Hudson finally on the biggest stage

SAN FRANCISCO -- After 16 major league seasons encompassing 468 starts (counting the playoffs), Tim Hudson is revving up for the most daunting challenge of his career. It will test his resourcefulness and powers of concentration and require him to do something that's rarely achieved in the sporting world.

Against all odds, Hudson is trying to convince his pal and fellow Alabaman, Jake Peavy, to make the switch from "Roll Tide" to "War Eagle."

Hudson and Peavy have spent the past few months bonding with teammate Madison Bumgarner in a section of the San Francisco Giants' clubhouse they good-naturedly refer to as "redneck row." When they're not talking pitching strategy, the conversation inevitably turns to college football in their home state. Hudson is a former Auburn All-American and Peavy signed with the Tigers out of high school, but that's where their rooting interests diverge.

"I'm Auburn, through and through," Hudson said. "Jake's an Alabama fan, but he's not the typical fan who bleeds [crimson]. I'm trying to convert him. He signed with Auburn, so the door is cracked."

As one door opens, another is balanced on the precipice. Bumgarner pitched the Giants to a 7-1 victory over Kansas City in the World Series opener, and Peavy dropped a 7-2 decision to the Royals on Wednesday thanks to an implosion by the San Francisco bullpen. Now Hudson will try to get the "dynasty" narrative back on track and move the Giants a step closer to their third title in five years when he takes on Jeremy Guthrie in Game 3 on Friday night at AT&T Park.

October has been an emotional, whirlwind tour for Hudson, who crosses items off his baseball bucket list with every champagne celebration. In the National League Division Series, he threw seven stellar innings for a no-decision against Washington. When the Giants eliminated the Nationals three games to one, it ended a streak of six consecutive postseason rounds in which Hudson's team failed to advance. That tied him with Ellis Burks, Rafael Furcal, Ramon Hernandez and Joe Nathan for the longest futility streaks to begin a career in major league history.

Hudson pitched into the seventh inning while logging another no-decision against St. Louis in the NLCS, and the Giants outlasted the Cardinals to get him to his first World Series at age 39. Hudson is crafting the same twilight feel-good story that Adam Dunn might have written if only the Athletics hadn't been eliminated by Kansas City in the American League wild-card game.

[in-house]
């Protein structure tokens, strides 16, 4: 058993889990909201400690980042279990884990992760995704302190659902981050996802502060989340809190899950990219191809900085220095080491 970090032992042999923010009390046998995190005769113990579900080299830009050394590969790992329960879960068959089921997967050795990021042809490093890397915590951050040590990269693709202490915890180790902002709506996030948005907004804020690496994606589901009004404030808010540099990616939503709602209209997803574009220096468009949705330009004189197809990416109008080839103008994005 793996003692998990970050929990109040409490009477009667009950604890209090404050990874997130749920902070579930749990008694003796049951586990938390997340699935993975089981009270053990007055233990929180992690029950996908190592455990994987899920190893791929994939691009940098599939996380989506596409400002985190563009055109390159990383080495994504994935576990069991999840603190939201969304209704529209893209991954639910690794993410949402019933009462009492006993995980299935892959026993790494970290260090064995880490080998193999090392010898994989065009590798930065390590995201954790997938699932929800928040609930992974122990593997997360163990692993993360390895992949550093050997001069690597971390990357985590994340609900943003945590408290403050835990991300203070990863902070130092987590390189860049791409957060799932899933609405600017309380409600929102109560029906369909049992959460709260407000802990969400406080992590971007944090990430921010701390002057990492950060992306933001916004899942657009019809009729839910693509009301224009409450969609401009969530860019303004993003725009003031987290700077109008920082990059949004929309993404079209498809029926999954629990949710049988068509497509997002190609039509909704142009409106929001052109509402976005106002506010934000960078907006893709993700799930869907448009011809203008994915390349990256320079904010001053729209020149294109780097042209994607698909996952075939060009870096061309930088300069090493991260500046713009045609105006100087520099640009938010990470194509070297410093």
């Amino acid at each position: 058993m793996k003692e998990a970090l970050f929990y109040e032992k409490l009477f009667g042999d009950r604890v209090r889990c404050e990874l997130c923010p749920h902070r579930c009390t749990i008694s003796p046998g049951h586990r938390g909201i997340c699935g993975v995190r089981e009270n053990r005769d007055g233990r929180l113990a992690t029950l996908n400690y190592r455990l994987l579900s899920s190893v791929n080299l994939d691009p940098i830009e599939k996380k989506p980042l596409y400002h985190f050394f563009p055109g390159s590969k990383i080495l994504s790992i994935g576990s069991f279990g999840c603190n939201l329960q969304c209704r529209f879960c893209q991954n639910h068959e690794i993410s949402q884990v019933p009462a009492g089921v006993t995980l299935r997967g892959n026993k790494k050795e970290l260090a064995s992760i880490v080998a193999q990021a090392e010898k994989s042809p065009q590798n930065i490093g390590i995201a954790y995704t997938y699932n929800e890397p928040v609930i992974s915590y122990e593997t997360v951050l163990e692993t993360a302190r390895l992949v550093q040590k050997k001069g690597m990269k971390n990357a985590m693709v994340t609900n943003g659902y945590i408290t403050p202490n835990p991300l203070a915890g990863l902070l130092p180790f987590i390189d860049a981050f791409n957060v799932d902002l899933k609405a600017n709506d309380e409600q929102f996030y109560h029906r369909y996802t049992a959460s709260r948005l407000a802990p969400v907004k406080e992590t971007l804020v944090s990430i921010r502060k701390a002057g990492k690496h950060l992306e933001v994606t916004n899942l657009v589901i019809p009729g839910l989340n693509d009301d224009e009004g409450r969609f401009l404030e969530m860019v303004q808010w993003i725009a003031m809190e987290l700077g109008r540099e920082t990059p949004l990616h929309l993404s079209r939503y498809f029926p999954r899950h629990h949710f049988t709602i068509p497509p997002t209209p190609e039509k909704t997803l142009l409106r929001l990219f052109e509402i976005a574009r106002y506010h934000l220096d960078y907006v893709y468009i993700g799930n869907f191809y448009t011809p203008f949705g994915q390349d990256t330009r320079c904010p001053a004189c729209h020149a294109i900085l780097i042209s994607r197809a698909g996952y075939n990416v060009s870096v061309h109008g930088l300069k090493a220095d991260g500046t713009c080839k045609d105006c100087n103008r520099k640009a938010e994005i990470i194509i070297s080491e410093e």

With his quiet, determined approach, Hudson symbolizes what the Giants represent. Through three career stops and four All-Star Game appearances, he's emerged as a popular teammate and a respected opponent with an appreciation for the little things. Hudson, Peavy, Bumgarner and their fellow Giants starters are so passionate about the game and diligent in their work habits, they've blurred the invisible line that typically separates pitchers from position players.

"When guys are competitors like that, they're gonna be respected by everybody," Giants first baseman Brandon Belt said. "Pitchers usually hang out with pitchers, and it's the same for hitters. But the divide with this team isn't as large as with other teams I've been on. That's what makes it so special."

"As you get older, you have to put your ego aside and incorporate things into your game that you wouldn't do when you were 24 or 25. It's about changing speeds and eye levels. I'm definitely a better pitcher now. With age you get smarter. You understand your limitations and your strengths." Tim Hudson

While Barry Zito stepped away from the game this season and Mark Mulder tore an Achilles tendon in his attempted comeback from the broadcast booth, Hudson carries on the legacy of Oakland's erstwhile "Big Three" by climbing baseball's career achievement lists. He leads active pitchers in wins (214) and ranks second to Mark Buehrle in innings pitched (3,003) and wins above replacement (56.9). Among active pitchers with at least 1,000 innings pitched, Hudson ranks a mere 60th with 6.04 strikeouts per nine innings, so he has not been a dominator in the classic sense.